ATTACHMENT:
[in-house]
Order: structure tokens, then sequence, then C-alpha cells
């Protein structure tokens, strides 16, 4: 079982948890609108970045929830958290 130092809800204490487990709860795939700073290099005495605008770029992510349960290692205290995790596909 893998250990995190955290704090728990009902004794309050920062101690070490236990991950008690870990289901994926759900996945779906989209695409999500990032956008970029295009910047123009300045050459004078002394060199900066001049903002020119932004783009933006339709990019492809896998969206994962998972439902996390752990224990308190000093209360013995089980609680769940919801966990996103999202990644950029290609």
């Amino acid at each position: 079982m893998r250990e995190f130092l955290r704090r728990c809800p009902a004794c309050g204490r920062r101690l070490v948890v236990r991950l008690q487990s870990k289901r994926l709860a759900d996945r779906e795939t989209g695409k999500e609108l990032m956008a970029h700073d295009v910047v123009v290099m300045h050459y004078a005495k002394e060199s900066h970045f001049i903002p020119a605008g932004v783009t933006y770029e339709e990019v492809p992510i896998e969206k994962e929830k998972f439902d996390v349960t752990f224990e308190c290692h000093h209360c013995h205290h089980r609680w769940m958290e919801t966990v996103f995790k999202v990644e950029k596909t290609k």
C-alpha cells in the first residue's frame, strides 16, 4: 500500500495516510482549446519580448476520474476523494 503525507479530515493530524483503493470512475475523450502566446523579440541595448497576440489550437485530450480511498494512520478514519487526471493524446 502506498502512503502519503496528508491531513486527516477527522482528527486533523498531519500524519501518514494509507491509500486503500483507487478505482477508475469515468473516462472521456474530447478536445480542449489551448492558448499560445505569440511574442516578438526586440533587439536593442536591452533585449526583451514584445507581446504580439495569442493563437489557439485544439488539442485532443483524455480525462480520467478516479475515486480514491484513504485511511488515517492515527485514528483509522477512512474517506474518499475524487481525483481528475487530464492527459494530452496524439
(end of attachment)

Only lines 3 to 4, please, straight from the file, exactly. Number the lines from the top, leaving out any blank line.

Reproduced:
């Protein structure tokens, strides 16, 4: 079982948890609108970045929830958290 130092809800204490487990709860795939700073290099005495605008770029992510349960290692205290995790596909 893998250990995190955290704090728990009902004794309050920062101690070490236990991950008690870990289901994926759900996945779906989209695409999500990032956008970029295009910047123009300045050459004078002394060199900066001049903002020119932004783009933006339709990019492809896998969206994962998972439902996390752990224990308190000093209360013995089980609680769940919801966990996103999202990644950029290609």
């Amino acid at each position: 079982m893998r250990e995190f130092l955290r704090r728990c809800p009902a004794c309050g204490r920062r101690l070490v948890v236990r991950l008690q487990s870990k289901r994926l709860a759900d996945r779906e795939t989209g695409k999500e609108l990032m956008a970029h700073d295009v910047v123009v290099m300045h050459y004078a005495k002394e060199s900066h970045f001049i903002p020119a605008g932004v783009t933006y770029e339709e990019v492809p992510i896998e969206k994962e929830k998972f439902d996390v349960t752990f224990e308190c290692h000093h209360c013995h205290h089980r609680w769940m958290e919801t966990v996103f995790k999202v990644e950029k596909t290609k």